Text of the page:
How NASA’s 3D-Printers Test Recycling Plastic in Space review

NASA’s 3D-printing program began with making tiny wrenches and may end up building infrastructure on the moon. In between these moments, however, astronauts aboard the International Space Station are analyzing technologies designed to make the printing process more effective.
The space station is currently home to 2 3D printers, one known as the Refabricator and another called the Additive Manufacturing Facility (AMF). A third device, the Recycler, is intended to recycle used substance to conserve weight and room around the ISS, much like the Refabricator. Each works in a somewhat different way, and astronauts are trying to determine which works best.
In addition to basics like tools and tiny parts, NASA hopes that the 3D printers are going to have the ability to publish items that are safe for medical and food usage, and — once the proposed Artemis 1 assignment is complete — could even use moon dirt as printing material.


“You wish to recycle what materials you have without having to take everything with you,” says Corky Clinton, associate manager for the science and technology office in NASA’s Marshall Space Flight Center in Huntsville, Ala.”You don’t wish to take 1,000 spoons to Mars.”
NASA’s first 3D printer came on the ISS at 2014. It joined a traditional 2D printer which astronauts use to print mission-critical files and personal documents such as family photos, as featured in a 2018″Feds in the Field” video.
Recycling 3D-Printed Material Creates a Normal Source of Feedstock
The AMF was part of a technology presentation to see how nicely printing worked in microgravity. The picture of grinning astronaut Butch Wilmore holding the little wrench printed on board the ISS remains an iconic picture of this In-Space Manufacturing app, Clinton states.
But that printer needed fresh material to create its own tools. Sending that up into the ISS is pricey; keeping it takes up valuable space. NASA started investigating ways to recycle plastic already on board the space station, including plastic packaging, 3D-printed tools which are no longer needed and other plastic waste.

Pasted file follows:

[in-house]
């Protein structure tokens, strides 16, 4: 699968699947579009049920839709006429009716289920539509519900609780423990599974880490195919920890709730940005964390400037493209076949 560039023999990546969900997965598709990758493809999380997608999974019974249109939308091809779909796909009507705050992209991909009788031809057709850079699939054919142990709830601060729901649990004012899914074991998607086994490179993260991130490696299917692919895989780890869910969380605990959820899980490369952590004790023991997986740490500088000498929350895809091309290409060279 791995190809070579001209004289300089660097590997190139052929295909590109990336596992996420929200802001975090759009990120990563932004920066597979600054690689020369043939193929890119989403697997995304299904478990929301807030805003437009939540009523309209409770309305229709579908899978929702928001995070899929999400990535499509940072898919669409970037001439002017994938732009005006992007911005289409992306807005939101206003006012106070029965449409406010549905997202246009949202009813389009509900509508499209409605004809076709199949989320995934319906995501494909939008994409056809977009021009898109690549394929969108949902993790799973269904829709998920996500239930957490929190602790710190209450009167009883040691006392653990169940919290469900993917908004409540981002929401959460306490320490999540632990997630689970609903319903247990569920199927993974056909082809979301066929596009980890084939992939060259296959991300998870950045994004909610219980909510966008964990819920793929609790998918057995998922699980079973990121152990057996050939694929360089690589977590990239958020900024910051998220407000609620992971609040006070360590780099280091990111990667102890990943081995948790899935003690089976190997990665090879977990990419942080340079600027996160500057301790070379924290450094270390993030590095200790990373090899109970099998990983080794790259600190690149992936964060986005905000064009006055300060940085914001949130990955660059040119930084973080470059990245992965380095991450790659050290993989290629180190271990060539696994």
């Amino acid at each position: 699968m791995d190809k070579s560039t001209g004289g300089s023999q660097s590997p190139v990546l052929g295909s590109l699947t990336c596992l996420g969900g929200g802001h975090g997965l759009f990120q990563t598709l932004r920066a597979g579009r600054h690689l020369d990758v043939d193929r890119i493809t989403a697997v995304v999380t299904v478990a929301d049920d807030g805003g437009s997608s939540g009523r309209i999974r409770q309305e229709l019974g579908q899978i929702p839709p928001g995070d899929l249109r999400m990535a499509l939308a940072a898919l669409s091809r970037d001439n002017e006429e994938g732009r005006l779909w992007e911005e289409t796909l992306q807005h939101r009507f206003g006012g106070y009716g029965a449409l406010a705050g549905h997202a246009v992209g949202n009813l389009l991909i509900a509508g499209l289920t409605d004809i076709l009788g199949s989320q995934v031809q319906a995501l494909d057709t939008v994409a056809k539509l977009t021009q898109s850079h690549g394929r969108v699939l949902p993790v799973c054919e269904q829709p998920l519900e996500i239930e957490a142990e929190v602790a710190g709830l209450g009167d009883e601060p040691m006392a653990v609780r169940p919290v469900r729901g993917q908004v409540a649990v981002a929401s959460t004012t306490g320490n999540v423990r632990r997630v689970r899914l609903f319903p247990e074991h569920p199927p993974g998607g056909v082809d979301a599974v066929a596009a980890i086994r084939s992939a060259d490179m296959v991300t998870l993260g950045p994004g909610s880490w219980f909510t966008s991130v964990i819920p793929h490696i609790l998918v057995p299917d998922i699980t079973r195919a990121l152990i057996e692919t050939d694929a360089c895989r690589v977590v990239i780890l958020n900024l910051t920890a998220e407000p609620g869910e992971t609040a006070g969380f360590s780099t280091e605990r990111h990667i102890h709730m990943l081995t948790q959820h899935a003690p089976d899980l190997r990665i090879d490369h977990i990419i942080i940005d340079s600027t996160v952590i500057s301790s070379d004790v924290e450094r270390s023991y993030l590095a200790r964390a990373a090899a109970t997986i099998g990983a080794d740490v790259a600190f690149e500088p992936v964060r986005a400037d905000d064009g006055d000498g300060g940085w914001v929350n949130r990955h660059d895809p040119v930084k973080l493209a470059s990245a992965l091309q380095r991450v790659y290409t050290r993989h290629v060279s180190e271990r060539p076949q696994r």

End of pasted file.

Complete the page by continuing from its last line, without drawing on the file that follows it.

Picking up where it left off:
The first recycling printer sent to the ISS, the Refabricator, has been on board for about a year. It was made to recycle 3D-printed plastic into parts and tools which are then sent back to Earth for analysis to learn how the recycling process impacts the fundamental structure of this plastic.
Currently, astronauts are analyzing just the bonding properties of the recycled material; an anomaly is preventing them from further demonstrations of the recycling and print purposes, Clinton says. The Refabricator will be coming back to Earth in December to get an extensive evaluation.
Recycling 3D-Printed Material Creates a Normal Supply of Feedstock
The AMF was a part of a technology presentation to see how nicely printing worked in microgravity. The picture of grinning astronaut Butch Wilmore holding up the little wrench published on board the ISS remains an iconic picture of the In-Space Manufacturing program, Clinton states.
However, that printer had fresh material to make its own tools. Sending that up into the ISS is pricey; keeping it takes up precious space. NASA began researching ways to recycle plastic already on board the space station, including vinyl packaging, 3D-printed tools that are no longer needed and other plastic waste.
The very first recycling printer delivered to the ISS, the Refabricator, was on board for about a year. It was made to recycle 3D-printed plastic into parts and tools that are then sent back to Earth for analysis to learn how the recycling procedure affects the fundamental construction of the plasticsheeting.
Presently, astronauts are analyzing only the bonding properties of the recycled material; an anomaly is preventing them from additional demonstrations of the recycling and print functions, Clinton states. The Refabricator will return to Earth in December to get an extensive evaluation.